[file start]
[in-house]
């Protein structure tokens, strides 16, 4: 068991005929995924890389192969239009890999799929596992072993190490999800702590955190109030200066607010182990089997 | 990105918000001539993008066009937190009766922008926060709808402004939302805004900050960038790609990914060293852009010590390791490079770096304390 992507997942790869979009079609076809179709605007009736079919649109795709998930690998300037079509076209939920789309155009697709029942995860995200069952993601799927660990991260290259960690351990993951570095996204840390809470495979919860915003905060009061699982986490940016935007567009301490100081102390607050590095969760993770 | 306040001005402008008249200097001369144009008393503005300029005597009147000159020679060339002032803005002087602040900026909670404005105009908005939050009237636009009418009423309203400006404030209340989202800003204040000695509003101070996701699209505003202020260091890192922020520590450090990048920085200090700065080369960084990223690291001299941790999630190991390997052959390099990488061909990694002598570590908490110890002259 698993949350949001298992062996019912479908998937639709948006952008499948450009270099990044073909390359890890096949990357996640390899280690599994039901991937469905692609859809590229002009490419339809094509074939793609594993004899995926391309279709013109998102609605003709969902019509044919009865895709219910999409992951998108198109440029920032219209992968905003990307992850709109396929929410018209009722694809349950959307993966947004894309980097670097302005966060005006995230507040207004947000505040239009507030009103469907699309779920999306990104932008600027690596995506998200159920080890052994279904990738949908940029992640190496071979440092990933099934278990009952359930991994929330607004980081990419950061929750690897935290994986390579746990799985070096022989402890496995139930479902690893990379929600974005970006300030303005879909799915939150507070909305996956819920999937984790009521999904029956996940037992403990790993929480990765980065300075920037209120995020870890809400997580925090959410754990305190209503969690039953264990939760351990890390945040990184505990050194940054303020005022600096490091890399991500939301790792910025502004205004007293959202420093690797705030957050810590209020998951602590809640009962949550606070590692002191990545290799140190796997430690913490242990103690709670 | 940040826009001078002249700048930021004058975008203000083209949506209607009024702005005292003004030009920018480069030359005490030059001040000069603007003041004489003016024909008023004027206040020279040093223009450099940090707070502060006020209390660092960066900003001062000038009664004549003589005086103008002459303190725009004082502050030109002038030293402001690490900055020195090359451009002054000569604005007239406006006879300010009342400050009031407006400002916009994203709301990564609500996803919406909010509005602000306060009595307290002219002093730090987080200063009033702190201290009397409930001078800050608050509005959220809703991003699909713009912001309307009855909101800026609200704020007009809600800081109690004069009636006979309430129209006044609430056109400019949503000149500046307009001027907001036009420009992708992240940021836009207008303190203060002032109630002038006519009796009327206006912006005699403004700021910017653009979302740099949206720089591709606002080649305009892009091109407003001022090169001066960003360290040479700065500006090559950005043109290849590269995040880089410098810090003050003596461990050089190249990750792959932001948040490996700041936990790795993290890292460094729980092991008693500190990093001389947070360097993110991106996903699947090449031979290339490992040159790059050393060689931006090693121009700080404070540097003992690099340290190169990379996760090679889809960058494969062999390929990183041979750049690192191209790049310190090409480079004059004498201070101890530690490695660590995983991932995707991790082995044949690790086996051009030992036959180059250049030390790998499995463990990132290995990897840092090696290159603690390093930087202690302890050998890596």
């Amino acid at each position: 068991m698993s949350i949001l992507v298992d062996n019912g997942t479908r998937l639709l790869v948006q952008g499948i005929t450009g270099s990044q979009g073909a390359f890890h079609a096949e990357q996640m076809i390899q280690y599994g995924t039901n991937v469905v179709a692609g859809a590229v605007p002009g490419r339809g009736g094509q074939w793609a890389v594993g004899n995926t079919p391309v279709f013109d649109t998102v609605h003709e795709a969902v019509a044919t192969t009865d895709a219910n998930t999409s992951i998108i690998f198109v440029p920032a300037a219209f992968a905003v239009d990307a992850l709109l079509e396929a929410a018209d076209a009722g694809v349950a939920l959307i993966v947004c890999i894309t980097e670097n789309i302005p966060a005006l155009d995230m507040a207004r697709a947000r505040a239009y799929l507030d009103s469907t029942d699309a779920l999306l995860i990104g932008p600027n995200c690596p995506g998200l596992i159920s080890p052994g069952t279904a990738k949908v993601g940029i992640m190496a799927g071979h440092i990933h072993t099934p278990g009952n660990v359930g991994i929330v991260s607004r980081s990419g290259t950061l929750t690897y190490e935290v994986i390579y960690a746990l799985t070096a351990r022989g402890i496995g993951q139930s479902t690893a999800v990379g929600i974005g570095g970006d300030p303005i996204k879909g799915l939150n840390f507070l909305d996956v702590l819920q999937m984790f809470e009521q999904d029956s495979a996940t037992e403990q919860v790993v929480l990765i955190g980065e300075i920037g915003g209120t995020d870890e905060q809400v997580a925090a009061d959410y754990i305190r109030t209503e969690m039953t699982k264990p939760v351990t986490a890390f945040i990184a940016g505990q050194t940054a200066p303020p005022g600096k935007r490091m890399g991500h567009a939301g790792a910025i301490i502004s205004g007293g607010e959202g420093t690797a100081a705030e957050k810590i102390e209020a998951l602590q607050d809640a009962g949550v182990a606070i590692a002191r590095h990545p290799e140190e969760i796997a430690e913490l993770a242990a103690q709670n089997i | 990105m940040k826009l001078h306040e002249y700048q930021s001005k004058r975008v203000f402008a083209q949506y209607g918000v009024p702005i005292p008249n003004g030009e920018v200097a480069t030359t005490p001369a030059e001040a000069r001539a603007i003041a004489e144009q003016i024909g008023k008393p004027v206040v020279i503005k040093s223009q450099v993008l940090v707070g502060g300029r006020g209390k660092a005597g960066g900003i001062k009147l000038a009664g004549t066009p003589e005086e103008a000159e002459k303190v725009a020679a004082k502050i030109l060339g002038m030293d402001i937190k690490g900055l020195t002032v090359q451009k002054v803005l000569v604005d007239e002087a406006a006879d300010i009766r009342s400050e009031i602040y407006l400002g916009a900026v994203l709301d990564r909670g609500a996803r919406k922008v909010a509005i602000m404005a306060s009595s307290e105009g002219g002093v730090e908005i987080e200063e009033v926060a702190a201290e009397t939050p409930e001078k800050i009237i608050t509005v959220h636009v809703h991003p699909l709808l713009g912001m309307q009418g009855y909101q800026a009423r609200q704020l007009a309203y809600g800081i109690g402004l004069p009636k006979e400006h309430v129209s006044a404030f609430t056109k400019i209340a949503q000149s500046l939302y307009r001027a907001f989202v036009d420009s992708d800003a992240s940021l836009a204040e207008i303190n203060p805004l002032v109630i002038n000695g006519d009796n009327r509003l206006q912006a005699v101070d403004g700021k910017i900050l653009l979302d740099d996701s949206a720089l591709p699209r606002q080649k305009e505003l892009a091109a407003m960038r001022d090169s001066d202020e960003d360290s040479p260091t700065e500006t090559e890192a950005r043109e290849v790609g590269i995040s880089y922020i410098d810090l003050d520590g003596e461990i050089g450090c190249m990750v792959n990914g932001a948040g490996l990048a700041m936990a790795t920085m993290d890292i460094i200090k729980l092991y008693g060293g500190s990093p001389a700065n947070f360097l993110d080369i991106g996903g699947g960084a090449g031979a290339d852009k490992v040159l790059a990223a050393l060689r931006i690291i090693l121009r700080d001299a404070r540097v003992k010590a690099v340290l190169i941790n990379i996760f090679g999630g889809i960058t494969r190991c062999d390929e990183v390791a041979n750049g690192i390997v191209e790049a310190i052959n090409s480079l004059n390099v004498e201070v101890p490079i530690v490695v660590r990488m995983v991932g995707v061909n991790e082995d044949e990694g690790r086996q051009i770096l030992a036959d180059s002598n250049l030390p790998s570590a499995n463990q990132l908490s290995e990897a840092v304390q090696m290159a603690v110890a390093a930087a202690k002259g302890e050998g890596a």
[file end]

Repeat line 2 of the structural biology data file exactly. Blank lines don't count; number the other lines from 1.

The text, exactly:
């Protein structure tokens, strides 16, 4: 068991005929995924890389192969239009890999799929596992072993190490999800702590955190109030200066607010182990089997 | 990105918000001539993008066009937190009766922008926060709808402004939302805004900050960038790609990914060293852009010590390791490079770096304390 992507997942790869979009079609076809179709605007009736079919649109795709998930690998300037079509076209939920789309155009697709029942995860995200069952993601799927660990991260290259960690351990993951570095996204840390809470495979919860915003905060009061699982986490940016935007567009301490100081102390607050590095969760993770 | 306040001005402008008249200097001369144009008393503005300029005597009147000159020679060339002032803005002087602040900026909670404005105009908005939050009237636009009418009423309203400006404030209340989202800003204040000695509003101070996701699209505003202020260091890192922020520590450090990048920085200090700065080369960084990223690291001299941790999630190991390997052959390099990488061909990694002598570590908490110890002259 698993949350949001298992062996019912479908998937639709948006952008499948450009270099990044073909390359890890096949990357996640390899280690599994039901991937469905692609859809590229002009490419339809094509074939793609594993004899995926391309279709013109998102609605003709969902019509044919009865895709219910999409992951998108198109440029920032219209992968905003990307992850709109396929929410018209009722694809349950959307993966947004894309980097670097302005966060005006995230507040207004947000505040239009507030009103469907699309779920999306990104932008600027690596995506998200159920080890052994279904990738949908940029992640190496071979440092990933099934278990009952359930991994929330607004980081990419950061929750690897935290994986390579746990799985070096022989402890496995139930479902690893990379929600974005970006300030303005879909799915939150507070909305996956819920999937984790009521999904029956996940037992403990790993929480990765980065300075920037209120995020870890809400997580925090959410754990305190209503969690039953264990939760351990890390945040990184505990050194940054303020005022600096490091890399991500939301790792910025502004205004007293959202420093690797705030957050810590209020998951602590809640009962949550606070590692002191990545290799140190796997430690913490242990103690709670 | 940040826009001078002249700048930021004058975008203000083209949506209607009024702005005292003004030009920018480069030359005490030059001040000069603007003041004489003016024909008023004027206040020279040093223009450099940090707070502060006020209390660092960066900003001062000038009664004549003589005086103008002459303190725009004082502050030109002038030293402001690490900055020195090359451009002054000569604005007239406006006879300010009342400050009031407006400002916009994203709301990564609500996803919406909010509005602000306060009595307290002219002093730090987080200063009033702190201290009397409930001078800050608050509005959220809703991003699909713009912001309307009855909101800026609200704020007009809600800081109690004069009636006979309430129209006044609430056109400019949503000149500046307009001027907001036009420009992708992240940021836009207008303190203060002032109630002038006519009796009327206006912006005699403004700021910017653009979302740099949206720089591709606002080649305009892009091109407003001022090169001066960003360290040479700065500006090559950005043109290849590269995040880089410098810090003050003596461990050089190249990750792959932001948040490996700041936990790795993290890292460094729980092991008693500190990093001389947070360097993110991106996903699947090449031979290339490992040159790059050393060689931006090693121009700080404070540097003992690099340290190169990379996760090679889809960058494969062999390929990183041979750049690192191209790049310190090409480079004059004498201070101890530690490695660590995983991932995707991790082995044949690790086996051009030992036959180059250049030390790998499995463990990132290995990897840092090696290159603690390093930087202690302890050998890596």